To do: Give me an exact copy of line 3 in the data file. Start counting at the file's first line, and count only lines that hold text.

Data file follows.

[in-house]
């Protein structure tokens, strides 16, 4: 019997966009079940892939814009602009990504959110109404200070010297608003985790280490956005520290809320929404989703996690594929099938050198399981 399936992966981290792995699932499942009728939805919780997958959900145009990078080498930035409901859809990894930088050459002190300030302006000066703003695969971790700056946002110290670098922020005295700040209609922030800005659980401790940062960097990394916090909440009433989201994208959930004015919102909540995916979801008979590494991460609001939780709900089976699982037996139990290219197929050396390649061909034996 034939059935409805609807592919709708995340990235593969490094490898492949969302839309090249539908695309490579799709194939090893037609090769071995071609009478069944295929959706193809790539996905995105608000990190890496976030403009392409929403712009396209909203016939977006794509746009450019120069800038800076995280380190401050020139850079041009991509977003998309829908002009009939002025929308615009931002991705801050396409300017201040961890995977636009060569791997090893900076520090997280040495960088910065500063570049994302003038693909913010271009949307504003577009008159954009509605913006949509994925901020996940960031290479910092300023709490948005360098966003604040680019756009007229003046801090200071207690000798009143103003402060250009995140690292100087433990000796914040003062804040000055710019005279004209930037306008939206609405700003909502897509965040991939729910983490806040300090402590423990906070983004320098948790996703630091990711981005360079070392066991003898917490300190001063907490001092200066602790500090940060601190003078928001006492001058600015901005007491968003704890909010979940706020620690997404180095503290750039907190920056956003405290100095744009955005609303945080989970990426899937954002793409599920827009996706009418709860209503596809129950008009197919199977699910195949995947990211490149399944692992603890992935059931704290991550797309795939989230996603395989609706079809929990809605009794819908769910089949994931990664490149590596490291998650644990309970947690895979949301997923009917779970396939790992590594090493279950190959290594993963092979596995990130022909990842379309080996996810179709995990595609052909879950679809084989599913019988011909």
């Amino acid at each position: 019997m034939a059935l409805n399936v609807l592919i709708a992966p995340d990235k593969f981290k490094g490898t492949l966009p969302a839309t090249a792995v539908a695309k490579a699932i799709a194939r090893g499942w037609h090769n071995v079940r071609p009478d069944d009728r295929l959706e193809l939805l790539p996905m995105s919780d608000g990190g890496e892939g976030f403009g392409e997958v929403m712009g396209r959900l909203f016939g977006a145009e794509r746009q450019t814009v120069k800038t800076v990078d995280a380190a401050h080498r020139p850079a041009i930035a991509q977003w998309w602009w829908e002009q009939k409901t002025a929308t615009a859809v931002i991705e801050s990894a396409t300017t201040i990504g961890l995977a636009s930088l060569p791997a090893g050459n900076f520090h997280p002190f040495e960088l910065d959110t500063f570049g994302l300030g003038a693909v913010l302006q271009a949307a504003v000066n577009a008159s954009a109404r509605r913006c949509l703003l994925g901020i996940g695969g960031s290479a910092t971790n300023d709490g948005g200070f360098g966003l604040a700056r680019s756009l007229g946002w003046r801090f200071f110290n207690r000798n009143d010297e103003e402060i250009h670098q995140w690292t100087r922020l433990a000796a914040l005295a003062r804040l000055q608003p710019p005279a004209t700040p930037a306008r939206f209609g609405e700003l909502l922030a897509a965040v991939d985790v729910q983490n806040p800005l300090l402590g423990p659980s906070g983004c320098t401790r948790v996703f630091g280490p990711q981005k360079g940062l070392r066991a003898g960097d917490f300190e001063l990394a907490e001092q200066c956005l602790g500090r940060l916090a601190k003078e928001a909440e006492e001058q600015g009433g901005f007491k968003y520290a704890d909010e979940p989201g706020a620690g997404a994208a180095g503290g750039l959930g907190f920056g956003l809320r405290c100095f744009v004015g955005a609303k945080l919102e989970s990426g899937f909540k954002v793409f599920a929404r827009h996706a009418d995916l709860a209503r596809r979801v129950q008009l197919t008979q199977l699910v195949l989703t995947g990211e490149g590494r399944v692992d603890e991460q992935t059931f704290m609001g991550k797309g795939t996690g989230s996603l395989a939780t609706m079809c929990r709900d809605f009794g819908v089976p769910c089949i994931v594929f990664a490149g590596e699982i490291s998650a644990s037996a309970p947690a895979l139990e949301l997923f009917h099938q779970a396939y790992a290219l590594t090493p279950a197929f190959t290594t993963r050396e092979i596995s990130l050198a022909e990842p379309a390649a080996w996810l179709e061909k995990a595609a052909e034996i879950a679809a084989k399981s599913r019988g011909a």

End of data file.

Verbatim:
């Amino acid at each position: 019997m034939a059935l409805n399936v609807l592919i709708a992966p995340d990235k593969f981290k490094g490898t492949l966009p969302a839309t090249a792995v539908a695309k490579a699932i799709a194939r090893g499942w037609h090769n071995v079940r071609p009478d069944d009728r295929l959706e193809l939805l790539p996905m995105s919780d608000g990190g890496e892939g976030f403009g392409e997958v929403m712009g396209r959900l909203f016939g977006a145009e794509r746009q450019t814009v120069k800038t800076v990078d995280a380190a401050h080498r020139p850079a041009i930035a991509q977003w998309w602009w829908e002009q009939k409901t002025a929308t615009a859809v931002i991705e801050s990894a396409t300017t201040i990504g961890l995977a636009s930088l060569p791997a090893g050459n900076f520090h997280p002190f040495e960088l910065d959110t500063f570049g994302l300030g003038a693909v913010l302006q271009a949307a504003v000066n577009a008159s954009a109404r509605r913006c949509l703003l994925g901020i996940g695969g960031s290479a910092t971790n300023d709490g948005g200070f360098g966003l604040a700056r680019s756009l007229g946002w003046r801090f200071f110290n207690r000798n009143d010297e103003e402060i250009h670098q995140w690292t100087r922020l433990a000796a914040l005295a003062r804040l000055q608003p710019p005279a004209t700040p930037a306008r939206f209609g609405e700003l909502l922030a897509a965040v991939d985790v729910q983490n806040p800005l300090l402590g423990p659980s906070g983004c320098t401790r948790v996703f630091g280490p990711q981005k360079g940062l070392r066991a003898g960097d917490f300190e001063l990394a907490e001092q200066c956005l602790g500090r940060l916090a601190k003078e928001a909440e006492e001058q600015g009433g901005f007491k968003y520290a704890d909010e979940p989201g706020a620690g997404a994208a180095g503290g750039l959930g907190f920056g956003l809320r405290c100095f744009v004015g955005a609303k945080l919102e989970s990426g899937f909540k954002v793409f599920a929404r827009h996706a009418d995916l709860a209503r596809r979801v129950q008009l197919t008979q199977l699910v195949l989703t995947g990211e490149g590494r399944v692992d603890e991460q992935t059931f704290m609001g991550k797309g795939t996690g989230s996603l395989a939780t609706m079809c929990r709900d809605f009794g819908v089976p769910c089949i994931v594929f990664a490149g590596e699982i490291s998650a644990s037996a309970p947690a895979l139990e949301l997923f009917h099938q779970a396939y790992a290219l590594t090493p279950a197929f190959t290594t993963r050396e092979i596995s990130l050198a022909e990842p379309a390649a080996w996810l179709e061909k995990a595609a052909e034996i879950a679809a084989k399981s599913r019988g011909a």